Carbohydrate is an important source of energy. All carbohydrates that you eat and drink are broken down into glucose. It is only food containing carbohydrate that will directly affect blood glucose levels. There are two type of carbohydrate: Starchy carbohydrates and Sugary carbohydrates.
Although carbohydrate foods are healthy and should be eaten at each of your meals, consider the following points outlined below.
Having more carbohydrate than your body needs can lead to weight gain. If you are trying to lose weight, consider reducing your portion of the starchy food at meal times. Also consider whether you can use less spread, butter, oil as these just add extra calories to the carbohydrate.
Sugary food and sugary drinks affect blood glucose differently. A sugary drink raises blood glucose levels more quickly than a cake because liquid is absorbed more quickly as it does not need to be digested. A cake takes longer to be digested and therefore the blood glucose rise would take longer. However it is still important to ensure that even the more slowly released sugary foods are eaten in moderation
There may be occasions where you would like to have a treat e.g. birthday cake or chocolate. That’s fine! If you know that you are going to have a treat there are three options available to you to reduce the effect on your blood glucose levels:
Remember it is the total amount of carbohydrate (i.e. starchy + sugary food intake) and the type of carbohydrate that affects the blood glucose. So if you were to have a treat after your usual meal your total intake of carbohydrate would be higher. This is likely to push your blood glucose levels up. To minimize this next time you could reduce the portion of either your starchy food or your pudding portion or reduce portions of both to minimize the rise in blood glucose levels.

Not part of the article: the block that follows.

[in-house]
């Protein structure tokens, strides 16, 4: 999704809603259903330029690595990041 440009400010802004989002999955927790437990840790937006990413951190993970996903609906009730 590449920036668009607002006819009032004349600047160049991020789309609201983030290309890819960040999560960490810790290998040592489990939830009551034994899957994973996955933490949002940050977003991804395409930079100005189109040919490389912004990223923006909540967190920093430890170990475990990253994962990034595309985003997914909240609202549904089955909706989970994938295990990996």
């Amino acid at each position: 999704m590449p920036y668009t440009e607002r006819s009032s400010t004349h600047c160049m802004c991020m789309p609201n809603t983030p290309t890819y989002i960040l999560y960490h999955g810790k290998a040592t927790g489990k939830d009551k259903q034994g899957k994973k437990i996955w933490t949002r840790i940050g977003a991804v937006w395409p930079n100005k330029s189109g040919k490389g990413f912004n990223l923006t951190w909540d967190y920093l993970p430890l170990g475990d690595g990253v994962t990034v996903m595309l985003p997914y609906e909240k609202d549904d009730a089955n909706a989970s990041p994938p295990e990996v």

If you are able to be active after having a treat or big meal this can help to minimise the rise in your blood glucose levels. This is because activity helps your insulin to work better at lowering your blood glucose levels. Of course this can also help you to manage your weight.
If your diabetes is managed with insulin, some insulin regimes allow you flexability to change your dose to fit around your food choices. Speak to your GP, Practice Nurses or Diabetes team about this.
Bear in mind that many people with diabetes do not require snacks. If you are trying to lose weight, including snacks will make this harder. If you feel you would like to include snacks, then try to reduce the carbohydrate portion of your meal/s so that overall you are not eating more. This may help you to manage your weight. Another good option would be to speak to your healthcare professional about adjusting your diabetes medications to allow you to eat less.
They are often expensive, high in fat and can have a laxative effect.
Instead, try to opt for low sugar, reduced sugar, and sugar free foods.
You could try sugar free jelly, light yoghurts, a couple of plain biscuits such as rich tea/morning coffee, fun/snack sized chocolates, fruit, low calorie hot chocolate.
Some people with type 1 diabetes will be adjusting their insulin to the amount of carbohydrate they eat. If you need support with estimating your portions of carbohydrate, please see the portions list. Download Document